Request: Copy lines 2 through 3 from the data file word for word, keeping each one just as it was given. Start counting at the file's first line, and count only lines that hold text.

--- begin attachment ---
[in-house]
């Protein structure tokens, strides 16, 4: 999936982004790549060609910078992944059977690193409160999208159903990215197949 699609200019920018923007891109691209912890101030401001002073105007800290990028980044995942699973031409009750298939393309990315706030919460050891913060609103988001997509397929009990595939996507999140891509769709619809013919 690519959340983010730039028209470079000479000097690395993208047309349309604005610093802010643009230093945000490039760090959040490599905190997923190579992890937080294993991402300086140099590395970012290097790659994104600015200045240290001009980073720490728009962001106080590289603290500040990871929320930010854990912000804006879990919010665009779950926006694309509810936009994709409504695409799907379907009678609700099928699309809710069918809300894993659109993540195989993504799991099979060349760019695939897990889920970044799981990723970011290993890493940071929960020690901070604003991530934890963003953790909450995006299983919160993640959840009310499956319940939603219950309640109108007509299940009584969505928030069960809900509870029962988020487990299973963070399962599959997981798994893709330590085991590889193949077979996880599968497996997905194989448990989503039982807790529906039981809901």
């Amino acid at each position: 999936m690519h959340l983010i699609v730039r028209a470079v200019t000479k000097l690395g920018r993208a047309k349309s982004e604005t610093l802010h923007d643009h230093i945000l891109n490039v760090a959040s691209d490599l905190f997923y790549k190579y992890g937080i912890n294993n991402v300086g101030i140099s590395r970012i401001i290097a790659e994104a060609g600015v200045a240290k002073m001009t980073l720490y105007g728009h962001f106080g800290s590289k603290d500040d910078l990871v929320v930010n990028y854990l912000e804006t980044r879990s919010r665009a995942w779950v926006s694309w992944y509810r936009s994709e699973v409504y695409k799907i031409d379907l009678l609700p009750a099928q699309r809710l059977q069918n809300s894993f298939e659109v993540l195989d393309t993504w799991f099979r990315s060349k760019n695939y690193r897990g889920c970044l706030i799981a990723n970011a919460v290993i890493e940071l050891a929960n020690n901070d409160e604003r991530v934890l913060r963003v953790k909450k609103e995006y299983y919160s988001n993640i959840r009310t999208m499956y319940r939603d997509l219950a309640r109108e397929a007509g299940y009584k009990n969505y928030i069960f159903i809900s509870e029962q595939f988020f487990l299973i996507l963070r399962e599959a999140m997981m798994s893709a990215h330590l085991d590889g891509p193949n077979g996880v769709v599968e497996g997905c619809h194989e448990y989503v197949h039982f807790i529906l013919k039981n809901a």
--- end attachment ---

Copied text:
């Protein structure tokens, strides 16, 4: 999936982004790549060609910078992944059977690193409160999208159903990215197949 699609200019920018923007891109691209912890101030401001002073105007800290990028980044995942699973031409009750298939393309990315706030919460050891913060609103988001997509397929009990595939996507999140891509769709619809013919 690519959340983010730039028209470079000479000097690395993208047309349309604005610093802010643009230093945000490039760090959040490599905190997923190579992890937080294993991402300086140099590395970012290097790659994104600015200045240290001009980073720490728009962001106080590289603290500040990871929320930010854990912000804006879990919010665009779950926006694309509810936009994709409504695409799907379907009678609700099928699309809710069918809300894993659109993540195989993504799991099979060349760019695939897990889920970044799981990723970011290993890493940071929960020690901070604003991530934890963003953790909450995006299983919160993640959840009310499956319940939603219950309640109108007509299940009584969505928030069960809900509870029962988020487990299973963070399962599959997981798994893709330590085991590889193949077979996880599968497996997905194989448990989503039982807790529906039981809901």
């Amino acid at each position: 999936m690519h959340l983010i699609v730039r028209a470079v200019t000479k000097l690395g920018r993208a047309k349309s982004e604005t610093l802010h923007d643009h230093i945000l891109n490039v760090a959040s691209d490599l905190f997923y790549k190579y992890g937080i912890n294993n991402v300086g101030i140099s590395r970012i401001i290097a790659e994104a060609g600015v200045a240290k002073m001009t980073l720490y105007g728009h962001f106080g800290s590289k603290d500040d910078l990871v929320v930010n990028y854990l912000e804006t980044r879990s919010r665009a995942w779950v926006s694309w992944y509810r936009s994709e699973v409504y695409k799907i031409d379907l009678l609700p009750a099928q699309r809710l059977q069918n809300s894993f298939e659109v993540l195989d393309t993504w799991f099979r990315s060349k760019n695939y690193r897990g889920c970044l706030i799981a990723n970011a919460v290993i890493e940071l050891a929960n020690n901070d409160e604003r991530v934890l913060r963003v953790k909450k609103e995006y299983y919160s988001n993640i959840r009310t999208m499956y319940r939603d997509l219950a309640r109108e397929a007509g299940y009584k009990n969505y928030i069960f159903i809900s509870e029962q595939f988020f487990l299973i996507l963070r399962e599959a999140m997981m798994s893709a990215h330590l085991d590889g891509p193949n077979g996880v769709v599968e497996g997905c619809h194989e448990y989503v197949h039982f807790i529906l013919k039981n809901a």